Karl Theodor Anton Maria von Dalberg (February 8, 1744 – February 10, 1817) was Archbishop-Elector of Mainz, Arch-Chancellor of the Holy Roman Empire, Prince of Regensburg, primate of the Confederation of the Rhine and Grand-Duke of Frankfurt.
As statesman Dalberg was distinguished by his patriotic attitude, whether in ecclesiastical matters, in which he leaned to the Febronian view of a German national church, or in his efforts to galvanize the atrophied machinery of the Empire into some sort of effective central government of Germany. Failing in this, he turned to the rising star of Napoleon, believing that he had found in the truly great man, the mighty genius which governs the fate of the world, the only force strong enough to save Germany from dissolution.
By the Treaty of Lunéville in 1801, in which all territories on the left bank of the river Rhine were ceded to France, Dalberg had to surrender Worms, Constance and also Mainz. However, he retained Aschaffenburg and in 1803 gained the Reichstädte Wetzlar and Regensburg as well as the territory of the Bishop of Regensburg. Since Mainz had been annexed by France, Dalberg's Archiepiscopal see was transferred to Regensburg as well; his eastern territories became known as the Principality of Regensburg.
In 1806, he, together with other princes, joined the Confederation of the Rhine after the dissolution of the Holy Roman Empire. He formally resigned the office of Arch-Chancellor in a letter to Emperor Francis II and was appointed by Napoleon Prince primate of the Confederation of the Rhine.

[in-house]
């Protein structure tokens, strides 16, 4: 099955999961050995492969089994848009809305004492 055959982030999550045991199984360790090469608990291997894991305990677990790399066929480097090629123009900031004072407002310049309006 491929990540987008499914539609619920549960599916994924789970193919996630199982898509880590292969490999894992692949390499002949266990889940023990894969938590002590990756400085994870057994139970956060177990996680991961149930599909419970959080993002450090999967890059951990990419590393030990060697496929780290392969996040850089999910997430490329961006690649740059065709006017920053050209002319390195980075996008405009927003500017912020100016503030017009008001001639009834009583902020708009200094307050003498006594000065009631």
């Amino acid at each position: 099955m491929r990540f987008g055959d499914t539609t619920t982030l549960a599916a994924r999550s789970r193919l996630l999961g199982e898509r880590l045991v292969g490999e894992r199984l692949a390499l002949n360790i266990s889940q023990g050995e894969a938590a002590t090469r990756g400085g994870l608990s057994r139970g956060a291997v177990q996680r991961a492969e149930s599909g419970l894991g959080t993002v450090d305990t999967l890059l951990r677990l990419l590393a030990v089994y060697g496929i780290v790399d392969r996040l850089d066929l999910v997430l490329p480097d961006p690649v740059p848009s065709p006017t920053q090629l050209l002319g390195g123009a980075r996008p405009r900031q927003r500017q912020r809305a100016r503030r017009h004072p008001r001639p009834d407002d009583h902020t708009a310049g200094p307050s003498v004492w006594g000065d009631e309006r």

In 1806, the Reichsstadt Frankfurt was included among his territories and after the Treaty of Schönbrunn, he was elevated to the rank of a Grand Duke of Frankfurt. Thereby his territories were greatly augmented, though he had to cede Regensburg to the Kingdom of Bavaria.
In 1813 he resigned from all his offices, except the archbishopric of Regensburg, in favour of Napoleon's stepson Eugène de Beauharnais, who had been heir apparent since 1810.
He died in 1817 as Archbishop of Regensburg.
Though politically Dalberg's subservience to Napoleon was resented by the following generations, as a man and prelate he is remembered as amiable, conscientious and large-hearted. Himself a scholar and author, he was a notable patron of letters, and was the friend of Goethe, Schiller and Wieland.